16 Creative Ways To Use Potato Peels

Cooking is not just about making delicious food — it's about learning how to take full advantage of what an ingredient has to offer. One thing you learn is that many of the leftovers thrown away during preparation can be reused in other ways, which helps you be more mindful during the cooking process and expand your skills. According to Feeding America, 38% of all food in the United States is wasted each year. While there are numerous contributing factors outside of your immediate control, adopting a sustainable approach to reduce throwing out food at home is a step that everyone can take. 

You'd be surprised what you can conjure in the kitchen with ingredient leftovers. Take potato peels, for example. They are perfectly edible, yet commonly thrown away. Along with having a wide range of culinary uses, most people aren't aware that potato peels contain more dietary fiber and antioxidants than the flesh itself. Suffice it to say, you've been missing out on this versatile leftover. Beyond its nutritional value, it can provide texture or be turned into an entirely new dish. Here are some sustainably creative ways to use potato peels.

Enjoy potato peels as a game day treat

A legendary game-day staple, baked potato peels pack the perfect fuel for boisterous fans. The Chicago-based restaurant R.J. Grunts was one of the first places to offer potato skins. The inspiration allegedly stems from a radio show that aired during the early '70s, mentioning it as a nutritious go-to for sailors hoping to lower the chances of getting sick. R.J. Grunts is one of three restaurants credited with inventing potato skins. Whichever is the original, each deserves plaudits for preventing countless hangovers.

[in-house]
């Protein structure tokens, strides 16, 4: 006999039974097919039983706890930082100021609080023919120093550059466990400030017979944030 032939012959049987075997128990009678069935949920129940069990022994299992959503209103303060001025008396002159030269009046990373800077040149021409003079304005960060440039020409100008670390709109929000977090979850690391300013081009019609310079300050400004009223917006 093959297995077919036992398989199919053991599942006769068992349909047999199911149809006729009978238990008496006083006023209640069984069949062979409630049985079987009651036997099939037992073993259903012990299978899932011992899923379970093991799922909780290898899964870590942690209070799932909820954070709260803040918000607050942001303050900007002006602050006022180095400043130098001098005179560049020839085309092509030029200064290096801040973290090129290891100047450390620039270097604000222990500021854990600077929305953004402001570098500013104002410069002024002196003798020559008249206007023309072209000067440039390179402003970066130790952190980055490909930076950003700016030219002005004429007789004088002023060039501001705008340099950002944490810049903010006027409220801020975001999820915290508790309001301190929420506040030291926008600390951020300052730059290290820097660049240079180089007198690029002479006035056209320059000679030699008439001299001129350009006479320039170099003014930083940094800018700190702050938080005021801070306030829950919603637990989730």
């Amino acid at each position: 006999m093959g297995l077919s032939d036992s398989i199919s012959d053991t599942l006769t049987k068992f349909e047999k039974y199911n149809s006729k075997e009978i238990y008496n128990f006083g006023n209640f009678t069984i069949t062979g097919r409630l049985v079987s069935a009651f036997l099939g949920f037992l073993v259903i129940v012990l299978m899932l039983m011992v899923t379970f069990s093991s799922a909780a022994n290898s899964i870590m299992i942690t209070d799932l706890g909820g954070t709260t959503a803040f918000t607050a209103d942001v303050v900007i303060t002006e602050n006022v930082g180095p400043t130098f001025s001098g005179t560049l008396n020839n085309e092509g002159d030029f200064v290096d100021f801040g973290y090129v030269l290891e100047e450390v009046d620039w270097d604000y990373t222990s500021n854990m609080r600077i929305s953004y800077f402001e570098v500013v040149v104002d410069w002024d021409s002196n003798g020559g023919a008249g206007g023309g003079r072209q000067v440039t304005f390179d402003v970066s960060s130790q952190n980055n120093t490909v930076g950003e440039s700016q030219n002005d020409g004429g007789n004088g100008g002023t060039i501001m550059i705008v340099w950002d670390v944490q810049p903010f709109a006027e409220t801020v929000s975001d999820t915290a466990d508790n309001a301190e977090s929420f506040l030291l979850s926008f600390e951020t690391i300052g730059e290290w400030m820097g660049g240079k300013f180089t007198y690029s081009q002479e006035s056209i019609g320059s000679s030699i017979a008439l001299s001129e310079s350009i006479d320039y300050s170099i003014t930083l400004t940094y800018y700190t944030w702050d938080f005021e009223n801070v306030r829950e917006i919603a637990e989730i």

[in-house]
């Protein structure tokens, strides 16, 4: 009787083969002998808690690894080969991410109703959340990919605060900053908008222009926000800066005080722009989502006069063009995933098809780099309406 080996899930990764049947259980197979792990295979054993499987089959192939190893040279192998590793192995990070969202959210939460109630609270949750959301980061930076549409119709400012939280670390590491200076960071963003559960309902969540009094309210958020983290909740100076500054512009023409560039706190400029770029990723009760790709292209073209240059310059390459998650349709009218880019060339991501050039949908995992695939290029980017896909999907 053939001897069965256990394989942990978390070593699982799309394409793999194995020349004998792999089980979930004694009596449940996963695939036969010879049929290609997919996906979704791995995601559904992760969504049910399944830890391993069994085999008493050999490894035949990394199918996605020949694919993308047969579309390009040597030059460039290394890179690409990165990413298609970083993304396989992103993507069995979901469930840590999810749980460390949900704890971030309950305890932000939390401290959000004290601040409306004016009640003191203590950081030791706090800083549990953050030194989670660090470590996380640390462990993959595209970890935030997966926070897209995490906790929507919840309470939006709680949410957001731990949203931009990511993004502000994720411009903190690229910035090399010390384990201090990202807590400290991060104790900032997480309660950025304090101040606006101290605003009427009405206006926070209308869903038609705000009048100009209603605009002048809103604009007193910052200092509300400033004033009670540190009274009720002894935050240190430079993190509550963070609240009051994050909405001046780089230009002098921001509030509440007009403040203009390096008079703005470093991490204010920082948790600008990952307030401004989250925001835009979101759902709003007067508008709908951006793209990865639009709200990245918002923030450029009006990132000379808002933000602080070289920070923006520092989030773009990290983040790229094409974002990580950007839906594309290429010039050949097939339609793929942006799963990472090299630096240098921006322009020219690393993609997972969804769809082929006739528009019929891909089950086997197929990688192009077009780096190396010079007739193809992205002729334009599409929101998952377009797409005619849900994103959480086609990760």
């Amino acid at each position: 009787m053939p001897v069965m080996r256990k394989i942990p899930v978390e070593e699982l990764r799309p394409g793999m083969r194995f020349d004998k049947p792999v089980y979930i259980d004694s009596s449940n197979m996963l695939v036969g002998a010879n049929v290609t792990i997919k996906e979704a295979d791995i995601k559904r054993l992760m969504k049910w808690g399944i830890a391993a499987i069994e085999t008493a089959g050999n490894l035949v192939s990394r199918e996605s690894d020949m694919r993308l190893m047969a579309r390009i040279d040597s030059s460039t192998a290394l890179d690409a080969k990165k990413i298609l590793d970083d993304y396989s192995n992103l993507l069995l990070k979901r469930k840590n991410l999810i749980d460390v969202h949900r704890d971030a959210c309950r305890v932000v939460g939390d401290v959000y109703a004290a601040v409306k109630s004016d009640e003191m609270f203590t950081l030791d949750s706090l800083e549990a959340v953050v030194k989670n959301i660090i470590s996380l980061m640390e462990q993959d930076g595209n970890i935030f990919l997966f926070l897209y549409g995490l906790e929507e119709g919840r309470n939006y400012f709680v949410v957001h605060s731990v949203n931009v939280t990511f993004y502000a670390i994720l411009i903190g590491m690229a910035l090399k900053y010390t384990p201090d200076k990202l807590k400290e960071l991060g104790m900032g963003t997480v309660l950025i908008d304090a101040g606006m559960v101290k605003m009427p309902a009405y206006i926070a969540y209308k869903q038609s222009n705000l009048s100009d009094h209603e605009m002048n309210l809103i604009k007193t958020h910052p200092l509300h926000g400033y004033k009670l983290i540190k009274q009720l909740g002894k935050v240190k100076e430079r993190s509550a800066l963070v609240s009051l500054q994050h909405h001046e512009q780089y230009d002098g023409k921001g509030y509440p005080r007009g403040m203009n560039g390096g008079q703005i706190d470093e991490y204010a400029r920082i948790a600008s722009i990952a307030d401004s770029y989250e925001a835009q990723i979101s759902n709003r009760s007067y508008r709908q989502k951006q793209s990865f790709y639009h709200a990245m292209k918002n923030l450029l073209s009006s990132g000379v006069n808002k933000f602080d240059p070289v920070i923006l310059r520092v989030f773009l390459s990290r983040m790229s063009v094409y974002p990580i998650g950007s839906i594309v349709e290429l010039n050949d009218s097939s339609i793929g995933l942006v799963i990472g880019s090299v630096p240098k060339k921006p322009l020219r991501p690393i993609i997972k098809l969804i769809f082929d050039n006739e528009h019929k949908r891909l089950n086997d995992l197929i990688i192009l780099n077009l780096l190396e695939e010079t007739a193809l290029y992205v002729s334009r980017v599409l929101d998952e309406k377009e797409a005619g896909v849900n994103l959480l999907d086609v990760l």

There's a method to baking perfect potato peels, but patience is the most important thing you need. It's one of those recipes that gets better with more oven time. You'll bite into a soggy and tough consistency if your cravings compel you to take it out prematurely. The type of potato you use matters as well. We recommend russets based on their size and surface space for ingredients. Use copious amounts of oil to give your baked potatoes a crispy skin. That'll make them sturdy enough for the tasty toppings of your choosing.

Broil for an extra crispy consistency

After impressing friends with your baked potato peels, turn the heat up for an extra crisp. Crunch not only adds texture, but it may actually cause your brain to react in surprising ways. According to a Well+Good interview, gastrophysicist Dr. Charles Spence, Ph.D. shared the theory that the human brain may associate crunchiness with freshness. Eating crunchy foods also requires paying more attention — whereas mushy foods are quiet, a crackly sound impacts the experience.

Using a broiler is the ticket to crispy potato peels that satisfy your crunch cravings. Simply add it as an additional step to your regular recipe. Along with a delectable consistency, the fiery touch provides a layer of char that elevates each ingredient to mouthwatering heights. If you're wondering what to do with the discarded flesh, test the limits of tastiness with twice-baked potatoes. You'll need a few dedicated hours for baking, but we promise that you won't regret the wait.

Snack on crunchy potato peel chips